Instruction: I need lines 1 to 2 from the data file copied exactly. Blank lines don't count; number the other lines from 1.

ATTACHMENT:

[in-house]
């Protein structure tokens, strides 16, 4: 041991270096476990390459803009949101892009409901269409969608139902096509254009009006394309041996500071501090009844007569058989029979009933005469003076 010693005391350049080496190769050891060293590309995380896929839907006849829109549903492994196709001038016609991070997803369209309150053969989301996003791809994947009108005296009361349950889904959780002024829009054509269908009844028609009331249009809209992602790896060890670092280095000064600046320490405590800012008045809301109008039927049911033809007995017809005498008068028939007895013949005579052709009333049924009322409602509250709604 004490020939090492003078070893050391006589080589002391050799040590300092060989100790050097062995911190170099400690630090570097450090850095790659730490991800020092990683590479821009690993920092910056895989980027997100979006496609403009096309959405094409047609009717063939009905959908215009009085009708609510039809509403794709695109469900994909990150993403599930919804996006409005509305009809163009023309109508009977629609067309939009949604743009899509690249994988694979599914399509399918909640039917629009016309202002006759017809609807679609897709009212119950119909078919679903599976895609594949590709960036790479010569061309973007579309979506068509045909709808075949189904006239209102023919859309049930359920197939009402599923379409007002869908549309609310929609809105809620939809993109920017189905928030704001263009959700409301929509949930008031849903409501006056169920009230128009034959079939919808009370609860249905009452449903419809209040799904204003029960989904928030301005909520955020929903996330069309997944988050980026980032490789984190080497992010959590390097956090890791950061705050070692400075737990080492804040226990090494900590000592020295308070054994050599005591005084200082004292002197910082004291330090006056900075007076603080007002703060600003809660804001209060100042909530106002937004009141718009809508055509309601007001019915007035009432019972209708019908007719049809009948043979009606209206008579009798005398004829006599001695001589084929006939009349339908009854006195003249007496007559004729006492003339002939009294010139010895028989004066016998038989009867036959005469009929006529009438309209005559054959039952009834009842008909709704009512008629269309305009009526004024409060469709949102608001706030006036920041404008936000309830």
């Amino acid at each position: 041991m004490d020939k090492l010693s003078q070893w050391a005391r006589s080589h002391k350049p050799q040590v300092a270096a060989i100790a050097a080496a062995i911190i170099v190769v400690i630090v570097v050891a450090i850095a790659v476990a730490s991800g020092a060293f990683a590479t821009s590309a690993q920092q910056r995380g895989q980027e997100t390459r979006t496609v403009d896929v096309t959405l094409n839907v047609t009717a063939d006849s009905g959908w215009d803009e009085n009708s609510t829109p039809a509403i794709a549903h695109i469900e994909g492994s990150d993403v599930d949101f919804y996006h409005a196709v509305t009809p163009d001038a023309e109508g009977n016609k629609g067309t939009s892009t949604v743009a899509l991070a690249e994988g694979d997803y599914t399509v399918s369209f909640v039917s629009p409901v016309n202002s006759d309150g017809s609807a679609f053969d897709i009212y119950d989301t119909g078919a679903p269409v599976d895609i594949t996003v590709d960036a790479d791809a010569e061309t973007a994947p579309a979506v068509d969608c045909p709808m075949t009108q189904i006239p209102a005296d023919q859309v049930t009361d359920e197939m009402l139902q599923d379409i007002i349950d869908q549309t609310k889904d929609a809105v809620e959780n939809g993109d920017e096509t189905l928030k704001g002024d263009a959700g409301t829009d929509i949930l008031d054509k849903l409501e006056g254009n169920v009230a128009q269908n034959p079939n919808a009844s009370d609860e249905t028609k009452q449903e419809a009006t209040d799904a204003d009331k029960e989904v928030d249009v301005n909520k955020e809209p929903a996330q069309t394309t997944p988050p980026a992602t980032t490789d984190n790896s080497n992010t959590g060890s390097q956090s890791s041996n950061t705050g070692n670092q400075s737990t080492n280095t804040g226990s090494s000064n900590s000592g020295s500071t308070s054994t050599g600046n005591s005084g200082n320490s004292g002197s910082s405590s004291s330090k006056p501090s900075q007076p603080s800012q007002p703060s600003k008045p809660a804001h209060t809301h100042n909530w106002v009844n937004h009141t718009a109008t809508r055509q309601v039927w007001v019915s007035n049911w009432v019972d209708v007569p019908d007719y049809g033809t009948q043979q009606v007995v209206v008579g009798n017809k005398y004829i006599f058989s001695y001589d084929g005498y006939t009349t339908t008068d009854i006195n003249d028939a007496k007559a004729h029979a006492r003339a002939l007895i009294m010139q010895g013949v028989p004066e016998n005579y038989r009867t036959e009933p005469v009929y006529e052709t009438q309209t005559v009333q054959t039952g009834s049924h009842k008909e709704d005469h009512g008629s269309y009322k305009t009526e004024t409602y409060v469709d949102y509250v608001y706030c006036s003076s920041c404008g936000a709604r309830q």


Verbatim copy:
[in-house]
């Protein structure tokens, strides 16, 4: 041991270096476990390459803009949101892009409901269409969608139902096509254009009006394309041996500071501090009844007569058989029979009933005469003076 010693005391350049080496190769050891060293590309995380896929839907006849829109549903492994196709001038016609991070997803369209309150053969989301996003791809994947009108005296009361349950889904959780002024829009054509269908009844028609009331249009809209992602790896060890670092280095000064600046320490405590800012008045809301109008039927049911033809007995017809005498008068028939007895013949005579052709009333049924009322409602509250709604 004490020939090492003078070893050391006589080589002391050799040590300092060989100790050097062995911190170099400690630090570097450090850095790659730490991800020092990683590479821009690993920092910056895989980027997100979006496609403009096309959405094409047609009717063939009905959908215009009085009708609510039809509403794709695109469900994909990150993403599930919804996006409005509305009809163009023309109508009977629609067309939009949604743009899509690249994988694979599914399509399918909640039917629009016309202002006759017809609807679609897709009212119950119909078919679903599976895609594949590709960036790479010569061309973007579309979506068509045909709808075949189904006239209102023919859309049930359920197939009402599923379409007002869908549309609310929609809105809620939809993109920017189905928030704001263009959700409301929509949930008031849903409501006056169920009230128009034959079939919808009370609860249905009452449903419809209040799904204003029960989904928030301005909520955020929903996330069309997944988050980026980032490789984190080497992010959590390097956090890791950061705050070692400075737990080492804040226990090494900590000592020295308070054994050599005591005084200082004292002197910082004291330090006056900075007076603080007002703060600003809660804001209060100042909530106002937004009141718009809508055509309601007001019915007035009432019972209708019908007719049809009948043979009606209206008579009798005398004829006599001695001589084929006939009349339908009854006195003249007496007559004729006492003339002939009294010139010895028989004066016998038989009867036959005469009929006529009438309209005559054959039952009834009842008909709704009512008629269309305009009526004024409060469709949102608001706030006036920041404008936000309830």